Attempts to develop functional oil-cream baths with a performance that would extend beyond a skin-care and fat-restoring effect, have always been unsatisfactory up to now and have not led to the desired results when used. In this case it must not be overlooked and in aggravating to observe that the conventional practical concentration of a bath-additive preparation in a bath results in a dilution of bath additive to water of 1:5000. For 100 liters (1) of bath water, for instance, and at a hardness range of 3 (2.5-3.8 mmol/1GH*), a chemical reactivity of 15-21 g of overall hardness elements calculated in the form of CaO must be counted on. The generally mild alkaline reaction of water is known.
The object of the present invention is to develop a functional oil-cream bath that, added in a conventional amount to the bath water, in addition to a skin-regenerating effect simultaneously has a skin-care and fat-restoration effect. "Skin regeneration" is to be understood in the sense of the restoration and reintroduction of the skin to a healthy state with its associated special properties.
The object of the invention is accordingly a functional ol-cream bath containing pelargonic acid (n-nonylic acid) as an active ingredient in addition to the constituents that are conventional in such products.
The amount of pelargonic acid added to the oil-cream bath can range from 0.5 to 70%, preferably, however, from 0.5 to 11% by weight, and especially from 2 to 5% by weight by weight of the overall composition of the preparation.
Because of its particular status, of the biological data, and of its physical and chemical properties, pelargonic acid alone of all similarly structured compounds can satisfy all the prerequisites with respect to suitability for the special application in accordance with the invention. This has been demonstrated by means of appropriate comparative tests.
The use of acids or acidic buffer mixtures to affect skin parameters is generally known. Subject to the conditions of a water bath, however, the use of acids (with the exception of carbonic-acid baths) has been associated with dermatological or toxicological drawbacks for very many reasons. The use of pelargonic acid in oil-cream baths, on the other hand, eliminates these drawbacks to the widest possible extend because its combinations of valuable properties--like the low but measurable solubility of pelargonic acid in water, its very satisfactory and preferred solubility in lipids, its weak chemical reactivity, which is nevertheless satisfactory for the purpose, its lipid nature, its pH in a concentrated aqueous solution, which is in the physiological range, its antimicrobial properties, the possible mixture of the pelargonate with the hardness elements in the water with its resulting cosmetic properties, its satisfactory capacity for supplying protons to stabilize skin pH, and the lack of effect on the part of the pH of the water--all come to the fore in this special application in a very practical way.
What is, however, especially decisive for its effectiveness is the coefficient of distribution of pelargonic acid in oil to water. This means in practice that the outstanding and preferred solubility of pelargonic acid in the lipid phase of the bath preparation accompanied by minimum migration out into the aqueous phase must be ensured by appropriate formulation. Baths of this type promote controlled release of one or more cosmetically active substances.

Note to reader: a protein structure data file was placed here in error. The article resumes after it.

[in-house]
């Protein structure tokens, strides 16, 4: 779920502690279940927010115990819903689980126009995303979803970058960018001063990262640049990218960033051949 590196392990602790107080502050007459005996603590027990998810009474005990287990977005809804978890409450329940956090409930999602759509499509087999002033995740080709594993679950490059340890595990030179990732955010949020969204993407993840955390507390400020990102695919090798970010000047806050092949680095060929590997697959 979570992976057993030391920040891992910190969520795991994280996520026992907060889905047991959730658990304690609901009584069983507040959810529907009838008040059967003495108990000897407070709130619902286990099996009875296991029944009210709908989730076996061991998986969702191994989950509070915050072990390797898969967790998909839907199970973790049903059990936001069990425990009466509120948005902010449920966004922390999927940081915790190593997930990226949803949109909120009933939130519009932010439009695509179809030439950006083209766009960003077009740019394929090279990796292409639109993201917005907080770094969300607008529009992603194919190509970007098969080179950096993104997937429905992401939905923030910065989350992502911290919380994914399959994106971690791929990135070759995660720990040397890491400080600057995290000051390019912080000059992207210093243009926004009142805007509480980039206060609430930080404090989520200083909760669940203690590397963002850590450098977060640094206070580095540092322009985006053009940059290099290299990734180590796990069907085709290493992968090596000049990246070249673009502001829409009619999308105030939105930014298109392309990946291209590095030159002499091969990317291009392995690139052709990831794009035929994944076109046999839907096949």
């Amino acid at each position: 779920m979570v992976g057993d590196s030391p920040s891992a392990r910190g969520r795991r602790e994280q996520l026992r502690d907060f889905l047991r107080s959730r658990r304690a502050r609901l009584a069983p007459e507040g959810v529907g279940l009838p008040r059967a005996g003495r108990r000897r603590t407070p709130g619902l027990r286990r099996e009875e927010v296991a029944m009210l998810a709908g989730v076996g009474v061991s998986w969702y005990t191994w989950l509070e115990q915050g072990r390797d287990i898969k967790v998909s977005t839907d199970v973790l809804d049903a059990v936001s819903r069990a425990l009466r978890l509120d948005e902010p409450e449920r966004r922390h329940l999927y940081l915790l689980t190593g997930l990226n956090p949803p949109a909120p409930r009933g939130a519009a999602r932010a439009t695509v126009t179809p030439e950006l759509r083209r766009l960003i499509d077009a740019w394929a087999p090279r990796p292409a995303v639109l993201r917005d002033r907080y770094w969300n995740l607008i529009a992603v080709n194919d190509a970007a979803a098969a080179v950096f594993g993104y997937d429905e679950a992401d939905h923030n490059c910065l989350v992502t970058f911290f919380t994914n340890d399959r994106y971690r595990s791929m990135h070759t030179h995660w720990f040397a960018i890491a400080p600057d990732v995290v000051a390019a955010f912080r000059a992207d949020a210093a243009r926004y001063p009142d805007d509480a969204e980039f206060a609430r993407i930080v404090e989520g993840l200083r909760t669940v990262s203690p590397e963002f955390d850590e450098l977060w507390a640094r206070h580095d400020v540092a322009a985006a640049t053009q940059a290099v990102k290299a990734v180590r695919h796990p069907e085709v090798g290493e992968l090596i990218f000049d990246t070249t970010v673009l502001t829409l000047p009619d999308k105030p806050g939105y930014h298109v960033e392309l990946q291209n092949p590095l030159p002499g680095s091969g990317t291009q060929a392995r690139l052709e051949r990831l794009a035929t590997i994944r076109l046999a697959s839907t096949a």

The oil-cream bath preparations in accordance with the invention contain about 75 to 90% oily material (lipids), preferably in the form of vegetable oils like soybean oil, sesame-seed oil, peanut oil, sunflower oil, cotton-seed oil, and castor oil, which can be used individually or mixed together. These vegetable oils can be replaced entirely or partly by mineral oils (white pharmaceutical oils of high quality like paraffin and Vaseline oils). The preparations may also contain small amounts of natural or synthetic esters like isopropyl myristate, isopropyl palmitate, decyloleate, or even 2-octyldodecyl alcohol as fat restorers and solutizers or softeners as well as lanolin derivatives and cholesterol derivatives and perfume oils and other substances that are not soluble in water and that have antiseptic, bactericidal, or bacteriostatic properties in the amounts that are conventional in such preparations.
The oil-cream bath preparations runoff in accordance with the invention preferably contains up to 12% (especially 0.5 to 12%) by weight of the total composition of a polyethylene-glycol mono- or diester or other emulsifier. Polyethylene glycol (400) dioleate as proved especially practical. They may also contain alkylether sulfates like amino-neutralized lauryl ether sulfate for example as additional surface-active agents that exhibit satisfactory foaming when used in the form of their salts, even when highly diluted and in hard industrial water, and are distinguished by an excellent fat and lime-soap dispersing capacity. The constituents, all of which must be non-toxic and non-irritating, must be selected such that the oily proportion will be as high as possible and that of the emulsifiers and surface-active substances as low as possible. Furthermore, it is essential to maintain an extensive viscosity on the part of the oil-cream bath over the widest possible range of temperatures.